UNION — A tax increase that helps the City of Union recoup a prior fiscal year’s budget deficit is part of the 2013-2014 municipal tax levy approved by Union City Council.
Council voted unanimously during a special meeting Tuesday morning to approve second and final reading of the ordinance that sets the 2013-2014 municipal tax levy at 92.5 mills, an increase of 12.5 mills over the 2012-2013 levy of 80 mills. The 12.5 mill increase includes 2.5 mills which are projected to generate $36,050 in revenue for general fund operations. The increase is the maximum permitted under state law.
With the increase, a city resident with an owner-occupied home valued at $100,000 will pay an additional $10 in property taxes.
The balance of the increase is 10 mills which are projected to generate $144,000 in revenue. Unlike the 2.5 mill increase, the increase is a temporary one designed to help the city recoup a prior year deficit totaling $246,080. To recoup the entire amount in a single year would have required a 17 mill increase, but council opted instead to levy only a 10 mill increase. Once the deficit is recouped, the increase will be repealed.
A city resident with an owner-occupied home valued at $100,000 will pay an additional $40 in property taxes, but this will be eliminated with the repeal of the increase.
The total property tax increase for residents with owner-occupied houses valued at $100,000 will be $50, but those who qualify for the Homestead Exemption will only pay an additional $25.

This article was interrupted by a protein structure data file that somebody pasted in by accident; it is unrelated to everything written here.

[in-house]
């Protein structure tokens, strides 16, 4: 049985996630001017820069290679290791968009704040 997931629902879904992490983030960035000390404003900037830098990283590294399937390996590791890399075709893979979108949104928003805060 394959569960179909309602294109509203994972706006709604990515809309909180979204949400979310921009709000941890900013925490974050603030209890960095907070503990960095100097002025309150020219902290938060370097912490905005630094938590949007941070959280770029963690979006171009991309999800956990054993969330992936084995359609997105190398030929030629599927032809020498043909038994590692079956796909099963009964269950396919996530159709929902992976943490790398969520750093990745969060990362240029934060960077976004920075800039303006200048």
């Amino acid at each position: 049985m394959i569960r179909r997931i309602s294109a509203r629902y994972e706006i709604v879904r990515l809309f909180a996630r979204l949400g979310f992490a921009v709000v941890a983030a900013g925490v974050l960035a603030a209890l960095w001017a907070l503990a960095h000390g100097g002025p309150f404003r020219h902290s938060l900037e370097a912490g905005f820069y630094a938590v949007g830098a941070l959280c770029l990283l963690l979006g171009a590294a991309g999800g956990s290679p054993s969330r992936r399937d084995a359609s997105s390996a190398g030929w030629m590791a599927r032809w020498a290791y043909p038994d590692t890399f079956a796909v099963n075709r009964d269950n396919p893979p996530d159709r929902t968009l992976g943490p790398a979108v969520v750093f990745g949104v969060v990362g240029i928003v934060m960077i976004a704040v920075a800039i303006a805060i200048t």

Council also voted unanimously Tuesday to approve second and final reading of the ordinance setting the 2013-2014 budget. The budget totals $41,870,350 including the Utility Fund ($34,056,240), General Fund ($5,716,480), and Solid Waste Management Fund ($772,760).
The Utility Fund projects expenditures of $34,115,050 and revenues of $33,786,270 leaving a projected deficit of $328,780. This will be balanced partly by a 10 percent increase in the water and a 15 percent increase in the waste water rates charged city customers. This would amount to a net increase of $7.25 a month for customers living within the city’s municipal limits.
Electric rates, however, will decline slightly for most city customers while the natural gas rates will remain unchanged.
Cash reserves and grants and/or borrowing for capital improvements will also be used to balance the utility budget.
The budget also includes $92,000 for equipment for the utility department including a plotter ($5,000), utility truck ($38,000), pickup truck for the natural gas division ($24,000), and a pickup truck for meter reading ($25,000). It also includes $1,979,000 in capital construction for the utility department’s electrical ($305,000), water ($516,000), waste water ($533,000), and natural gas ($625,000) divisions.
The General Fund also projects a deficit with expenditures of $5,742,370 and revenues of $4,789,670 leaving a projected deficit of $952,700. To budget will be balanced with revenue generated by the tax millage increase, a 10-cent increase in the per $1,000 rate for the municipal business license fee; and the transfer of $763,070 from the city’s fund balance to the general fund.
It also includes $189,300 for equipment replacement.
Solid Waste Management Fund
The Solid Waste Management Fund projects $798,650 in revenue and $772,760 in expenditures leaving a balance of $25,890. This will be achieved through a $75,000 transfer from the general fund and a $1 increase in the garbage collection fee which would go from $14 to $15 a month. The increase in the fee is projected to generate $55,900 in revenue.
The budget also includes a two percent cost of living adjustment for municipal employees as well as funding for three additional employees.
Editor Charles Warner can be reached at 864-427-1234, ext. 14, or by email at email@example.com.